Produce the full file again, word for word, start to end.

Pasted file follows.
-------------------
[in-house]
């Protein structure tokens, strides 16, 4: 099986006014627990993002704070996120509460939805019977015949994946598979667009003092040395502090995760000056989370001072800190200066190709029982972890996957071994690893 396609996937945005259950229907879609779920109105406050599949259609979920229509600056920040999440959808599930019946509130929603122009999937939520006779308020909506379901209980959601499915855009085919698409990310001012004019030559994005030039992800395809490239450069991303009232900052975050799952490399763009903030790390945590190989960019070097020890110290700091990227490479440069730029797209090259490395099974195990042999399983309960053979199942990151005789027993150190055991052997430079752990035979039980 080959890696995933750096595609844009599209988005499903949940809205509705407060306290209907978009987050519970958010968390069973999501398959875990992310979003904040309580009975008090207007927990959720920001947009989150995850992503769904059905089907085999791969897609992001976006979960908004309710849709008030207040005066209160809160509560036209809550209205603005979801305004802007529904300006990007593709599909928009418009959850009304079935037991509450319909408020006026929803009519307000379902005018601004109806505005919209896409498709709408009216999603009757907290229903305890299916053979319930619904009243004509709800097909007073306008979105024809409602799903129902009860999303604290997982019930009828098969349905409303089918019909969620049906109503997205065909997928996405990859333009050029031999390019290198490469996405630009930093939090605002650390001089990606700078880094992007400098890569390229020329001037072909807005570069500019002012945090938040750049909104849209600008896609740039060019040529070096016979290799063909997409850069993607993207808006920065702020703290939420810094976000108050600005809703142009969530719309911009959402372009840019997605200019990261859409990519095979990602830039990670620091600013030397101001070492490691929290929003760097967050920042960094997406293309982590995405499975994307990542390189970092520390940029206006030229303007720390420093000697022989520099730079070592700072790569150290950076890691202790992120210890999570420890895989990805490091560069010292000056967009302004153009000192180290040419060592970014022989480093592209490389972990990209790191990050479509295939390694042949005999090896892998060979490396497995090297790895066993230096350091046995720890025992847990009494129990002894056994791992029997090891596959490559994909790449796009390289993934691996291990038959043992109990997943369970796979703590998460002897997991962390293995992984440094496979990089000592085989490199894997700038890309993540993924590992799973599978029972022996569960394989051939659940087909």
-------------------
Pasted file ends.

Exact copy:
[in-house]
């Protein structure tokens, strides 16, 4: 099986006014627990993002704070996120509460939805019977015949994946598979667009003092040395502090995760000056989370001072800190200066190709029982972890996957071994690893 396609996937945005259950229907879609779920109105406050599949259609979920229509600056920040999440959808599930019946509130929603122009999937939520006779308020909506379901209980959601499915855009085919698409990310001012004019030559994005030039992800395809490239450069991303009232900052975050799952490399763009903030790390945590190989960019070097020890110290700091990227490479440069730029797209090259490395099974195990042999399983309960053979199942990151005789027993150190055991052997430079752990035979039980 080959890696995933750096595609844009599209988005499903949940809205509705407060306290209907978009987050519970958010968390069973999501398959875990992310979003904040309580009975008090207007927990959720920001947009989150995850992503769904059905089907085999791969897609992001976006979960908004309710849709008030207040005066209160809160509560036209809550209205603005979801305004802007529904300006990007593709599909928009418009959850009304079935037991509450319909408020006026929803009519307000379902005018601004109806505005919209896409498709709408009216999603009757907290229903305890299916053979319930619904009243004509709800097909007073306008979105024809409602799903129902009860999303604290997982019930009828098969349905409303089918019909969620049906109503997205065909997928996405990859333009050029031999390019290198490469996405630009930093939090605002650390001089990606700078880094992007400098890569390229020329001037072909807005570069500019002012945090938040750049909104849209600008896609740039060019040529070096016979290799063909997409850069993607993207808006920065702020703290939420810094976000108050600005809703142009969530719309911009959402372009840019997605200019990261859409990519095979990602830039990670620091600013030397101001070492490691929290929003760097967050920042960094997406293309982590995405499975994307990542390189970092520390940029206006030229303007720390420093000697022989520099730079070592700072790569150290950076890691202790992120210890999570420890895989990805490091560069010292000056967009302004153009000192180290040419060592970014022989480093592209490389972990990209790191990050479509295939390694042949005999090896892998060979490396497995090297790895066993230096350091046995720890025992847990009494129990002894056994791992029997090891596959490559994909790449796009390289993934691996291990038959043992109990997943369970796979703590998460002897997991962390293995992984440094496979990089000592085989490199894997700038890309993540993924590992799973599978029972022996569960394989051939659940087909």